AGATHA RAISIN AND THE QUICHE OF DEATH by M.C. Beaton
MYSTERY THRILLER
Released: Dec. 7, 1992

The pretty Cotswold village of Carsely, where 20-year residents are called "incomers," is the retirement choice of fiftysomething p.r. career woman Agatha Raisin, fulfilling a lifelong thatched-cottaga dream. Gruff, tough, but not stupid, Agatha begins to soften her image—to the extent of entering a spinach quiche in Carsely's annual "best quiche" competition, buying one in London to pass off as her own. It doesn't win—but is taken home by Mr. Cummings-Browne, the judge and a noted philanderer. He eats it and dies, to be found next morning by his snobbish wife Vera. The police pinpoint cowbane as the poison and call it an accident. But Agatha is sure there's murder afoot and nearly loses her own life before she proves it. A mildly entertaining look at insular village life, but Agatha never attains the exasperating charm of the author's Hamish Macbeth (Death of a Prankster, p. 500, etc.), and the rather bloodless puzzle is sidetracked by Agatha's ambivalence toward the lifestyle she's chosen. Placidly diverting. Read full book review >
DEATH OF A PRANKSTER by M.C. Beaton
MYSTERY THRILLER
Released: June 1, 1992

A feeble new adventure for Scottish constable Hamish MacBeth of Lochdubh village (Death of a Snob, etc.). Smart, sweet, and totally unambitious Hamish is confronted with the murder of millionaire Andrew Trent—a cruel, near-certifiable practical-joker whose family had gathered in response to the message that he was dying. Just one more joke, of course—but someone had had enough, and the old man was found stabbed to death in what looked like the execution of still another prank. His adopted son Charles; spinster daughters Angela and Betty; brother Jeffrey; Jeffrey's grasping wife Jan; her mother-fixated son Paul; and a couple of unrelated tag-alongs, as well as the Spanish houseman and cook—all are subjected to the lashing interrogations of Hamish's despised superior, Inspector Blair, who gets nowhere. It takes a second murder—plus a bright idea from Hamish's friend Priscilla—to sort it all out. A clumsily contrived puzzle, full of unreal characters, artificial dialogue, and a surprisingly harmless Hamish. Beaton coasting. Read full book review >
DEATH OF A SNOB by M.C. Beaton
MYSTERY THRILLER
Released: July 23, 1991

It's Christmastime in Lochdubh village, where Hamish Macbeth continues to serve as the town's only policeman. Feeling lonely and put upon as usual, (Death of an Outsider, etc.), Hamish accepts the invitation of Jane Wetherby to spend the holiday at her health farm on the remote island of Eileencraig, perhaps to find what's behind two nasty accidents Jane has recently survived. The islanders are hostile, the other guests mostly a trial. When one of them—insufferable Heather Todd, wearing Jane's slicker—is found dead on the shoreline in what appears to be an accident, Hamish's instincts go into overdrive. With the help of fellow guest Harriet Shaw, he discovers a not-too-convincing motive and modus operandi for a rather unlikely killer. Lively pictures of insular island characters and Jane's sometimes difficult, narcissistic friends, along with Hamish's enduring charm, make the disjointed plotting here secondary—at least for Beaton's devoted fans. Read full book review >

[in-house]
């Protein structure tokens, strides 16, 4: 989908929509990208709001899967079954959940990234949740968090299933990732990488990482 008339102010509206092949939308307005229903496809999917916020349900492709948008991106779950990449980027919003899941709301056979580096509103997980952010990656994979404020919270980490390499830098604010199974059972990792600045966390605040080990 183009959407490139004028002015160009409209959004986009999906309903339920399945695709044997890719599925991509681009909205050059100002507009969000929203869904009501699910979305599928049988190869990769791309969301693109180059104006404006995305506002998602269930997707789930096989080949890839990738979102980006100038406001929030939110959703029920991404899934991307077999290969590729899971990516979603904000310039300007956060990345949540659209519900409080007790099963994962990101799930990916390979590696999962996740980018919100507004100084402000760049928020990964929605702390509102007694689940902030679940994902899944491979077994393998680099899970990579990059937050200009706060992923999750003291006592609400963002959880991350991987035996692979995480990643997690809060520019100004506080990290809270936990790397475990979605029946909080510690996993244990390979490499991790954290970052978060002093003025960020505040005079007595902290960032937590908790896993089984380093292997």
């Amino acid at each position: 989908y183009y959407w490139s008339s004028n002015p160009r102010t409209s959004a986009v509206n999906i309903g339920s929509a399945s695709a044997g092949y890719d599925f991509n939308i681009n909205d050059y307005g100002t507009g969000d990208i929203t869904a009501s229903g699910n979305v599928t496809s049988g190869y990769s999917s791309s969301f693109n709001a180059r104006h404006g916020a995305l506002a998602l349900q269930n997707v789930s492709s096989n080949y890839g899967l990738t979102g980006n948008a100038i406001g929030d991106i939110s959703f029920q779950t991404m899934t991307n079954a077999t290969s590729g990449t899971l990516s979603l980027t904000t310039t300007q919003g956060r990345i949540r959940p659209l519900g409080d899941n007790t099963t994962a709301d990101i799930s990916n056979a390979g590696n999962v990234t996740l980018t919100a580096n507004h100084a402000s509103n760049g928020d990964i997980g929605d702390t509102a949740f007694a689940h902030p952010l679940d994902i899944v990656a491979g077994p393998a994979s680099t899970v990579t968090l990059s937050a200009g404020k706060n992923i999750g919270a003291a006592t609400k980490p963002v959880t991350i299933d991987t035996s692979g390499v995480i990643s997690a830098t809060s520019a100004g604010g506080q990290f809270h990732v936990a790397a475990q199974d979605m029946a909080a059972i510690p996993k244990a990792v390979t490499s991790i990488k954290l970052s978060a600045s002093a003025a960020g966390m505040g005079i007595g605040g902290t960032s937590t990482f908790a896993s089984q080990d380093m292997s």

DEATH OF A HUSSY by M.C. Beaton
Released: Dec. 13, 1990

Maggie Baird is a newcomer to the highlands village of Lochdub, but she organizes a successful campaign to get Hamish MacBeth, the town's lone policeman, returned to the community from Strathbane, an ugly town where officialdom had sent him. Abrasive Maggie—twice-married, once a high—priced member of the demimonde—has prospered, retired, and run to fat. In a rare moment of compassion, she's taken into her home wimpy niece Alison Kerr, who's recovering from lung cancer. Another impulse propels her to leave Alison and housekeeper Mrs. Todd for several months of dieting and plastic surgery. Maggie comes back svelte and attractive, determined to marry again. To that end, she gathers four former swains at her house, all of them in need of money, and declares her intention to make a choice after their two-week stay; she also says that she'll change her will, which now favors Alison, to benefit whoever wins her hand. A few days later, she's dead—of a heart attack in her car, which had suddenly burst into flame. Hamish is now burdened in his investigation with a new nemesis from central headquarters, but, needless to say, it's Hamish who wraps this one up—while Alison finds romance, and Hamish's prospects with aristocratic Priscilla seem to be looking up. A heavily contrived plot and too many archly cute situations make this less than Beaton's best, but there's still plenty of lighthearted enjoyment to be had here. Read full book review >
DEATH OF A HUSSY by M.C. Beaton